What we're doing to assist backyarders - Patricia de Lille

Cape Town mayor calls for a meaningful partnership to address problems


Ladies and gentlemen,

Good afternoon, goeiedag, molweni.

We know that, nationally, there are millions of people waiting for houses, whether they live in local, district or metro municipalities. Most of these people have borne the brunt of a history that sought to discriminate against them.

Many of them were forcibly removed from their homes for political reasons. Some were evicted because of financial reasons. But most were the products of a system that actively denied opportunities. They were products of a system that did not respect them as human beings and thought nothing of their dignity.

Most were products of structural inequality that denied them access to the means to provide for themselves and others. While we achieved political freedom, many still wait for economic freedom.

They wait for a system that can deliver to them and help them reach their full potential. Most of those people have never owned a home. Many of them have waited patiently on the housing waiting list, sometimes for decades. They are still waiting.

But there is another untold story of neglect when it comes to housing issues in South Africa. It is the neglect suffered by those who have waited for so long and have sought alternatives until they get their turn. It is the story of neglect that is the constant theme of backyarders in our country. It is backyarders who have waited. It is backyarders who have built their own homes, often without services, because they need a place to live.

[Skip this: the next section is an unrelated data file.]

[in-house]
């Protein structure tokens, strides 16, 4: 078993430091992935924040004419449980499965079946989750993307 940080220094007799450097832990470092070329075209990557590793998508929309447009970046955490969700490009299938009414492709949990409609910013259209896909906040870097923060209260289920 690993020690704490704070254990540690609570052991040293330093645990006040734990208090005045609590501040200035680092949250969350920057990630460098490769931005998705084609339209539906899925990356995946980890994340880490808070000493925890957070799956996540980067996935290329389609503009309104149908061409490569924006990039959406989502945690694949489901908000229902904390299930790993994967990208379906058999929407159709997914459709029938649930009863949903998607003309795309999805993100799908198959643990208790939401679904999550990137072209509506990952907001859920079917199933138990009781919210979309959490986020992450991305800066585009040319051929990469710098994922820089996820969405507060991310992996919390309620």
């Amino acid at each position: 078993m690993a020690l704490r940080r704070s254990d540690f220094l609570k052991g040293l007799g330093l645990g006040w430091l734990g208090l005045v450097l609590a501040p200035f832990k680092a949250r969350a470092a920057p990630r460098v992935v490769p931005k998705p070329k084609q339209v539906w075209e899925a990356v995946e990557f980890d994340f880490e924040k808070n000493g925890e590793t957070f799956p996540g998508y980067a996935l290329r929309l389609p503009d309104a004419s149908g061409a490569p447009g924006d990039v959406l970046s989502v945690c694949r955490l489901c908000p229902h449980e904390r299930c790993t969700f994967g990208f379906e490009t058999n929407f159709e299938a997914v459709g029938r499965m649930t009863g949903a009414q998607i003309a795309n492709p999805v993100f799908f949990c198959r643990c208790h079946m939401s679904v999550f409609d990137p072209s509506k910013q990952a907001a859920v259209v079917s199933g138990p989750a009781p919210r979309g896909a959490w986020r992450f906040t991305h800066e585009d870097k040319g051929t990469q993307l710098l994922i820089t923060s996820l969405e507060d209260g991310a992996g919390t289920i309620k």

I know this story. Anyone who cares about this country and this city knows it. It is a story that I want to start rewriting. When I campaigned to be mayor, I said that I would make delivering services to backyarders a priority of my administration.

Since being sworn in, we have worked tirelessly to formulate a plan to give meaning to that priority. That is why I have called you all here today, to discuss it with you.

Let this be the beginning of a new chapter of relations between city government and backyarder communities. I know that some of you have come here today to find out when you are receiving a house. For many, you feel that you have engaged enough and you want results.

I don't believe in making false promises. Some people will say anything to get elected. The unfortunate consequences are opportunities lost. In the end, when someone promises you something that they cannot give you, they deceive you, they deceive themselves and they deceive the spirit of open engagement.

When you mix hollow words and empty promises, you get nothing more than the bitter taste of utter disappointment. I believe in open engagement. So let us engage honestly as partners.

As Cape Town's government, we have constraints as to how many housing opportunities we can deliver in one year. Housing funds are largely determined by grants from the national government.